Skinflint's City Notes
There is an ironic justice in Sir-John Hunt, the powerful eminence grise of Whitehall and secretary to the Cabinet, being made to look foolish over the Crossman Diaries. He has spent his tenure in the job getting increasing control over procedure that his predecessor Sir Burke Trend (now Lord Trend) would not have thought of and might have considered undesirable. In fact Sir John's grip on the Cabinet will make the publication of the papers 30 years hence boring and misleading since they will not record what actually happened in the meetings, but what Sir John thinks oughtrtp-lhay,c happened.
Large ,mn)f.pii9f, Cabinet Office
briefings. ;tie .,j,prime minister mysteribtqlyuttqn up, verbatim in the ,minutest.though none of the people attending remembers Mr Wilson uttering the words.
Rather worse, what actually was said is often omitted from the record, especially sections which contain substantial disagreements or attempts by Cabinet ministers to destroy the logic of the Cabinet paper's case. It is rare, however, for ministers to complain about it, though heaven only knows why. To some extent this sort of fixing the evidence has always gone on in the civil service, but Cabinet minutes were less open to such manipulation.
Sir John was the man who has been principal leader of the crusade against the Crossman diaries. Harold Wilson himself was after all on rather shaky ground haying published his own indiscretions (at great expense to Sir George Weidenfeld who is reputed never to have, recovered the massive advance given to Wilson), with fifty-three breaches of the rules enunciated by Sir John during the court case.
With the almost paranoiac secretiveness that is not uncommon
among senior civil servants of the more manipulative type, Sir John has all along wanted to suppress publication and it was against his protests that the Sunday Times extracts were allowed to proceed. A number of top civil servants are backing him since they are becoming concerned at the amount of publicity that has recently been directed at them generally. Presumably concern has been increased by the flood of recent memoirs, ranging from Wilson's own occasionally mendacious account, to George Brown, Patrick Gordon Walker, and Marcia Williams.
The case for suppression though seems rather flimsy to the uninitiated observer. Nothing Crossman says can be construed as a threat to the defence of the country, and it seems questionable whether a patronising and partial (in both senses of that word) disclosure of ministerial wheeling and dealing can do any real damage to anybody apart from the reputations of the politicians being named.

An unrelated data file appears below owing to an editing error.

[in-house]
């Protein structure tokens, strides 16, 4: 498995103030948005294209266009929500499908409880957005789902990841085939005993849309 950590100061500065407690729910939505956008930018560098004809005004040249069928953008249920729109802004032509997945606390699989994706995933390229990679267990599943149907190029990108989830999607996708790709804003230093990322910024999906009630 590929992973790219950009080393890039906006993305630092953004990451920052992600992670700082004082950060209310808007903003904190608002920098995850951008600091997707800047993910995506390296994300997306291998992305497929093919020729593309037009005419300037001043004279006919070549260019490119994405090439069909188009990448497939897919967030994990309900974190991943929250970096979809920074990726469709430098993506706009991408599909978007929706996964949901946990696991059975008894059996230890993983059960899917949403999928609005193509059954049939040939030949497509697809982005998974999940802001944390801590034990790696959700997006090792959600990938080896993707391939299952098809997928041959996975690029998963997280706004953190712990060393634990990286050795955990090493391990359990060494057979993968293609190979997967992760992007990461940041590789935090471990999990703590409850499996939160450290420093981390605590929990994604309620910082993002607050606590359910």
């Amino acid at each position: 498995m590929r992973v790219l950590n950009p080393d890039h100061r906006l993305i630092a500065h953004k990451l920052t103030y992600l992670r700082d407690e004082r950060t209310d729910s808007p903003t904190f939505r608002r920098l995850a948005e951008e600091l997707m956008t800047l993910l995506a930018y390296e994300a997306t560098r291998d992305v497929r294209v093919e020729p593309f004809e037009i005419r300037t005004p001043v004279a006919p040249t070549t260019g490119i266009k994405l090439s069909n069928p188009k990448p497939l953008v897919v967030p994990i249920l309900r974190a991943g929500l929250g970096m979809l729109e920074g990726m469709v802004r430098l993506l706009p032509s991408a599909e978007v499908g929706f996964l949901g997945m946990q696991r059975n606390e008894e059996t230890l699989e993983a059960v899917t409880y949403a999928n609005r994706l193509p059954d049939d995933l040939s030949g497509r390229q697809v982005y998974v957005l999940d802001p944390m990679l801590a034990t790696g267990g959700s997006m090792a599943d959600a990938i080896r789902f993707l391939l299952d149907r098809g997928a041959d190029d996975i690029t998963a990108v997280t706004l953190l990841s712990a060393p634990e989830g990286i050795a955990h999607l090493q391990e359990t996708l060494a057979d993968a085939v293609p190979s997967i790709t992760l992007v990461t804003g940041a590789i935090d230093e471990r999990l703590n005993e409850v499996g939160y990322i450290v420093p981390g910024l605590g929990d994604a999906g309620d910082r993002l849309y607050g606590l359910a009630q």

The main argument is that ministers and civil servants should be able to talk freely without the threat that their words will be published say five years thence. Though one would have thought that if such considerations seriously jeopardised the honesty or straightforwardness of the discussions there is something somewhat amiss. To some extent this all stems from the myth that ministers make all the decisions with civil servants merely providing impartial advice, and that all Cabinet decisions represent the collective view and authority of the ministers.
These are the requirements or considerations that Sir John in his ignorance of the English language called parameters.
But considering what awful mistakes have been made in recent years it might be interesting to know whether the civil servants were fouling things up with stupid advice or whether ministers have gone their own disastrous way against their officials' recommendations. If it is the former, the early retirement of some top advisers might be salutary pour encourager fes autres.
More to the point though, it would have been interesting if Sir John had managed to give some examples of advice or discussiOnswhich might have been different had the participants realised they were being recorded. Especially since it appears Crossman's diary was known to all his colleagues, and presumably his civil servants.
Secrecy seldom enhances efficiency. Covering up mistakes does not prevent their repetition. And considering that a man of Crossman's undoubted intellect and ability failed so often to grasp what was really happening around him, nor why and how, is an indication that his diary could serve as a useful warning to lesser minds and may help to educate them in advance. Sir John Hunt's attempts to suppress a document that may be partially accurate, unfair, occasionally superficial, and sometimes in poorish taste, but never potentially dangerous, makes him look decidedly foolish.